Life in COVID-19: Managing Asthma

 Published: October 7, 2020

By: Addie Schiefer



COVID-19 has taken the world by storm and it doesn’t seem to be leaving anytime soon. So, as  the coming months bring winter and cool crisp weather, you as a respiratory therapist may begin to worry about your patients living with asthma. With no vaccine for COVID-19 and asthma triggering weather on the horizon, it is important to make sure your patients are extra careful this winter season.  

That’s why we asked for some help from AARC member Joyce Baker, RRT, RRT-NPS, AE-C, who currently serves as the asthma clinical program coordinator for Children’s Hospital Colorado. The following is a list of frequently asked questions regarding asthma and COVID-19 compiled by Joyce. Read them over and share them with your asthma patients— 

Asthma – COVID-19 FAQ

Q: Is asthma “at risk” for COVID-19?

A: People with asthma are more likely to be hospitalized than someone without asthma, mostly because viral illnesses can trigger asthma exacerbations. We cannot say whether asthma attacks from COVID-19 are any different than asthma attacks from any other viral infection. Good ways to decrease risk of an asthma attack from a viral illness is to:

  • Take daily controller medications.
  • Take inhaled corticosteroid medication, which MAY decrease susceptibility of infection 
  • Make sure asthma medications are refilled.
  • Call your health care provider if the quick reliever does not resolve asthma symptoms.

Q: Should a child with asthma return to in person classrooms?

A: The American Academy of Pediatrics (AAP) released guidelines saying that it “strongly advocates” the goal of having students “physically present in school.” The AAP based their recommendations on the following emerging evidence:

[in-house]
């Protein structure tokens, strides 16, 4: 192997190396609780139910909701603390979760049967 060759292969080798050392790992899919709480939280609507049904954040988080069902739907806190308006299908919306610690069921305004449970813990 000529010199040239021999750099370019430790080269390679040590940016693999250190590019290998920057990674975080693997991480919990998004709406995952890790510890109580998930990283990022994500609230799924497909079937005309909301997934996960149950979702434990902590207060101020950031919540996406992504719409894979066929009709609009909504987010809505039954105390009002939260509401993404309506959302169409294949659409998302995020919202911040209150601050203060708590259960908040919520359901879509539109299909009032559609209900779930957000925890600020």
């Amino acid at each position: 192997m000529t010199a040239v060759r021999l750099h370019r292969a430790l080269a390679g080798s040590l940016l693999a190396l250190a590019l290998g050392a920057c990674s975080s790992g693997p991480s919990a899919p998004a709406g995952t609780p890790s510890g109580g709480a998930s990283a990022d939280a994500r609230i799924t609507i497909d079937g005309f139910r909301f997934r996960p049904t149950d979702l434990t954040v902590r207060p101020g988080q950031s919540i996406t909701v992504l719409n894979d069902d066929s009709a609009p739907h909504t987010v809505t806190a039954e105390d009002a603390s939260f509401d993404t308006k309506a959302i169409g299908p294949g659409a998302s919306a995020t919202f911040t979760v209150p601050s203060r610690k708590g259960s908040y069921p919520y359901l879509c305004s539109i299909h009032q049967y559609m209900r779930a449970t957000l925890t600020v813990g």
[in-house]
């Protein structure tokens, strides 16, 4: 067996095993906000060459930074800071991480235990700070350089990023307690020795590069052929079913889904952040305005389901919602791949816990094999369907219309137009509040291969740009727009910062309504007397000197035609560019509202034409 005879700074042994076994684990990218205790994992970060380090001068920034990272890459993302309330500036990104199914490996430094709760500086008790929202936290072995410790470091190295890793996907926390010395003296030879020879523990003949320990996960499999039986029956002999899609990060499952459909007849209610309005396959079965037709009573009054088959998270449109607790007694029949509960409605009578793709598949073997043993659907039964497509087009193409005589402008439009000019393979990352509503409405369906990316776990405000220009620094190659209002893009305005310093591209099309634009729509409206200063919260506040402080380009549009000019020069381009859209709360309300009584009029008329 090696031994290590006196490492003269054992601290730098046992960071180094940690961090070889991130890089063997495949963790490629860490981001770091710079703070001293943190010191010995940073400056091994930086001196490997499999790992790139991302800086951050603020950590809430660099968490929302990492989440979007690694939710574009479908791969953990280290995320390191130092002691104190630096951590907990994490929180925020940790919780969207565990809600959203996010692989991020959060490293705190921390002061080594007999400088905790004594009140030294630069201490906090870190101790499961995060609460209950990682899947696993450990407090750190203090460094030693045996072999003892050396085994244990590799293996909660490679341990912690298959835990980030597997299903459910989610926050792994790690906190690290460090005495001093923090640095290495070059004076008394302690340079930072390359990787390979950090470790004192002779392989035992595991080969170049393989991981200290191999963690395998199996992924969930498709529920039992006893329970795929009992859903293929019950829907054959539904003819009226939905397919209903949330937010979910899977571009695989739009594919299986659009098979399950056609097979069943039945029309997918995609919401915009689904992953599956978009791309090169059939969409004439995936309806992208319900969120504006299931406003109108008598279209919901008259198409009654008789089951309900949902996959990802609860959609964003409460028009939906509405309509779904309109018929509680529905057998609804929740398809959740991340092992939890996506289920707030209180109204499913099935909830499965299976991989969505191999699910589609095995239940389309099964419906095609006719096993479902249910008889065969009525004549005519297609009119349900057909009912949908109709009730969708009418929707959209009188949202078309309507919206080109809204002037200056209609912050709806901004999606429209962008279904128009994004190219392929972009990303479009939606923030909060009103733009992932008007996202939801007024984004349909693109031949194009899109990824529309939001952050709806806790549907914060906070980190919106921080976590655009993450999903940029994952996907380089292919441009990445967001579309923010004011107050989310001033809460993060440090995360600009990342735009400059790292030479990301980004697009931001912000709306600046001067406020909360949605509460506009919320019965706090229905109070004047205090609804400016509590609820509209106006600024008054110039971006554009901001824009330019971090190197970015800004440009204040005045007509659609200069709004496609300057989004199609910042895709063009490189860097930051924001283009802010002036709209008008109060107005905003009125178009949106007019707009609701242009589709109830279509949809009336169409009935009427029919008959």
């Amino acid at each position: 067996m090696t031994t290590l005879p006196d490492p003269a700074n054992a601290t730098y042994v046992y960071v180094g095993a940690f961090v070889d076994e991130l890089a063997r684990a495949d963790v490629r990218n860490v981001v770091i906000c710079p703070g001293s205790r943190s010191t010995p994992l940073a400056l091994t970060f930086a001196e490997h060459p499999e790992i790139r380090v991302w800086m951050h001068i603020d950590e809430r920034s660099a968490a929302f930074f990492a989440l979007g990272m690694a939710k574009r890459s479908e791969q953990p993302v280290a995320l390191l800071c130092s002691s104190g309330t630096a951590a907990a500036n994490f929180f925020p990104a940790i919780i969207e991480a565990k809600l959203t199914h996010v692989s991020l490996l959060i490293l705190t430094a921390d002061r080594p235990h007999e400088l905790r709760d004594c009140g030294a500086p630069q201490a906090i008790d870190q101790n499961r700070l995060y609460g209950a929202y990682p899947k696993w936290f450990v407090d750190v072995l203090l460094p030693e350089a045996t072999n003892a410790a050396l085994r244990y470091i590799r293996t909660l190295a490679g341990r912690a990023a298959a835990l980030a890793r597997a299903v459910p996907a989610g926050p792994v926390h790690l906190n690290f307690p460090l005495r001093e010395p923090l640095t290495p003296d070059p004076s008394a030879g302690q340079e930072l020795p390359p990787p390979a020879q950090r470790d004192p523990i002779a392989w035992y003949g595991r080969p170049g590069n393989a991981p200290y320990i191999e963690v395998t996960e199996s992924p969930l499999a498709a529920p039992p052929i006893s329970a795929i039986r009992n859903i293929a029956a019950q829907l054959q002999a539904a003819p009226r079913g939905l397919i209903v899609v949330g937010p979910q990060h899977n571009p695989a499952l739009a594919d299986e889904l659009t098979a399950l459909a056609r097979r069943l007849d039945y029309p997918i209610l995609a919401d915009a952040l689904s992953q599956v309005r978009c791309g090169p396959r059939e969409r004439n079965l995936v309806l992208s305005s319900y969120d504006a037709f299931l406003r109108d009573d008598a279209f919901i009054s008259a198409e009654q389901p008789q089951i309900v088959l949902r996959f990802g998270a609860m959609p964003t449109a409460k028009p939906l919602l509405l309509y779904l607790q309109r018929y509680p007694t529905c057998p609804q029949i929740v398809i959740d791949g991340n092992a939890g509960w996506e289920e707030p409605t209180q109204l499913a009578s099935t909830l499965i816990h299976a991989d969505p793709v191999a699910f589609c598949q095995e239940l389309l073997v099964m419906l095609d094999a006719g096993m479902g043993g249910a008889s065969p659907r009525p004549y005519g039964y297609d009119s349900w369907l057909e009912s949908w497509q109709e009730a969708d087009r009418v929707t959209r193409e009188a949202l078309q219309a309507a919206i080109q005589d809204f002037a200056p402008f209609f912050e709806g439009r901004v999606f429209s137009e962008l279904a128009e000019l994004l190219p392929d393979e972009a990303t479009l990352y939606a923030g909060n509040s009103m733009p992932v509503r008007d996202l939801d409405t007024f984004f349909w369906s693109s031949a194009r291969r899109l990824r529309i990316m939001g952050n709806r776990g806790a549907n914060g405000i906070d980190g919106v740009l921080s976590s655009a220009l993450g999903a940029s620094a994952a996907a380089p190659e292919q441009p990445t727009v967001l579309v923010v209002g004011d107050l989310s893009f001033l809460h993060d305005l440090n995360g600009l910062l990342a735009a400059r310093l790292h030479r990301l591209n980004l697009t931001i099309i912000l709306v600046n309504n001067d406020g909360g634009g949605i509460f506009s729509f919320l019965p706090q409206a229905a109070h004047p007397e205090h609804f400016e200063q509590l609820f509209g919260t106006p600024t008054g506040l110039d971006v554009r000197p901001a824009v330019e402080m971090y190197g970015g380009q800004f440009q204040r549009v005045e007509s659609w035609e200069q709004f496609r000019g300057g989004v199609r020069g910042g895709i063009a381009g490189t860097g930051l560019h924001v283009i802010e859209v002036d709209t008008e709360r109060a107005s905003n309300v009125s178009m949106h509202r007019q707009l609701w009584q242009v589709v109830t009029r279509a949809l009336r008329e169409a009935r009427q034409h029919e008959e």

• Children are much less likely than adults to get very sick from the virus. Children 10 years old and younger are also less likely to transmit the virus to others.
  • No more risk than flu season.
  • School closures resulted in significant ‘harms’ to children. These harms included a lack of socialization, learning deficits, a decreased ability for schools to monitor problems like depression and abuse, and less access for students to physical activity and to affordable or free food.
  • If a family chooses not to have a child return to in person classroom it is important to respect this decision.

Q: Are there different precautions for a person with asthma who is returning to in person classroom or work?

A: No, people with asthma can return to an in-person classroom or work. All children two and older should wear a mask to prevent the spread, there is no exemption for asthma.

Q: What if a child with asthma has shortness of breath and wheezing requiring quick reliever therapy at school?

A: Administer the inhaler per the School Asthma Care Plan. Screen for additional, non-asthma related symptoms using the COVID-19 screening tool.

Q: Should the child with asthma be isolated from the other children and sent home after being given their quick reliever?

A: This is an evolving issue. Screen for additional, non-asthma related symptoms using the COVID-19 screening tool. If screening is negative continue to follow the Asthma Care Plan. If screening is positive follow the local school guidelines.

Q: What should be the treatment plan if a person with asthma has been exposed?